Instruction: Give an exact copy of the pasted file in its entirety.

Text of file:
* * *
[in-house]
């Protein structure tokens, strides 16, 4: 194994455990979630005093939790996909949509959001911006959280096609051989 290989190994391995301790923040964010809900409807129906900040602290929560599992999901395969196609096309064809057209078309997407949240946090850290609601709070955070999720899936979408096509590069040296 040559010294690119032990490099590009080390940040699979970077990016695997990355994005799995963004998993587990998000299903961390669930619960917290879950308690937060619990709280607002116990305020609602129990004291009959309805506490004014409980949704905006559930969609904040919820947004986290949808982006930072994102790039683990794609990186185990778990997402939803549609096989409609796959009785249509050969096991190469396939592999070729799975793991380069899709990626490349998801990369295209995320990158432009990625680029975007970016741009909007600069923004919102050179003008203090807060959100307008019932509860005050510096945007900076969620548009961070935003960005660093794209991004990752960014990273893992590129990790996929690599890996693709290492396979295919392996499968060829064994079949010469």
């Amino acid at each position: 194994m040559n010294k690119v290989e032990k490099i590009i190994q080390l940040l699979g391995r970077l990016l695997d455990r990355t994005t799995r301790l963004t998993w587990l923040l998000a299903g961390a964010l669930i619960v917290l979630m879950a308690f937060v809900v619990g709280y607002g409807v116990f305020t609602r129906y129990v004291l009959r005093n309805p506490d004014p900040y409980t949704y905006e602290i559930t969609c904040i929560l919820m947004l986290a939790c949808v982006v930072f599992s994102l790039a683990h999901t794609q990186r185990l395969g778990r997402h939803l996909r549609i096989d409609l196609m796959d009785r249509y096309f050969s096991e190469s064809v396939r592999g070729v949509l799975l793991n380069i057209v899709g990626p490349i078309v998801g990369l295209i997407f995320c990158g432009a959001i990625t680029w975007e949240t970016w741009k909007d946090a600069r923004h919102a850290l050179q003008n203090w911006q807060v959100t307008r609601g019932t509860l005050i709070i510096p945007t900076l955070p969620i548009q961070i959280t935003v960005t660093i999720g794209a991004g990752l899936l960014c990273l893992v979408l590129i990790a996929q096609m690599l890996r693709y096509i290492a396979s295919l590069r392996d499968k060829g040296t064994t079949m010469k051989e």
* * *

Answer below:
[in-house]
């Protein structure tokens, strides 16, 4: 194994455990979630005093939790996909949509959001911006959280096609051989 290989190994391995301790923040964010809900409807129906900040602290929560599992999901395969196609096309064809057209078309997407949240946090850290609601709070955070999720899936979408096509590069040296 040559010294690119032990490099590009080390940040699979970077990016695997990355994005799995963004998993587990998000299903961390669930619960917290879950308690937060619990709280607002116990305020609602129990004291009959309805506490004014409980949704905006559930969609904040919820947004986290949808982006930072994102790039683990794609990186185990778990997402939803549609096989409609796959009785249509050969096991190469396939592999070729799975793991380069899709990626490349998801990369295209995320990158432009990625680029975007970016741009909007600069923004919102050179003008203090807060959100307008019932509860005050510096945007900076969620548009961070935003960005660093794209991004990752960014990273893992590129990790996929690599890996693709290492396979295919392996499968060829064994079949010469």
């Amino acid at each position: 194994m040559n010294k690119v290989e032990k490099i590009i190994q080390l940040l699979g391995r970077l990016l695997d455990r990355t994005t799995r301790l963004t998993w587990l923040l998000a299903g961390a964010l669930i619960v917290l979630m879950a308690f937060v809900v619990g709280y607002g409807v116990f305020t609602r129906y129990v004291l009959r005093n309805p506490d004014p900040y409980t949704y905006e602290i559930t969609c904040i929560l919820m947004l986290a939790c949808v982006v930072f599992s994102l790039a683990h999901t794609q990186r185990l395969g778990r997402h939803l996909r549609i096989d409609l196609m796959d009785r249509y096309f050969s096991e190469s064809v396939r592999g070729v949509l799975l793991n380069i057209v899709g990626p490349i078309v998801g990369l295209i997407f995320c990158g432009a959001i990625t680029w975007e949240t970016w741009k909007d946090a600069r923004h919102a850290l050179q003008n203090w911006q807060v959100t307008r609601g019932t509860l005050i709070i510096p945007t900076l955070p969620i548009q961070i959280t935003v960005t660093i999720g794209a991004g990752l899936l960014c990273l893992v979408l590129i990790a996929q096609m690599l890996r693709y096509i290492a396979s295919l590069r392996d499968k060829g040296t064994t079949m010469k051989e």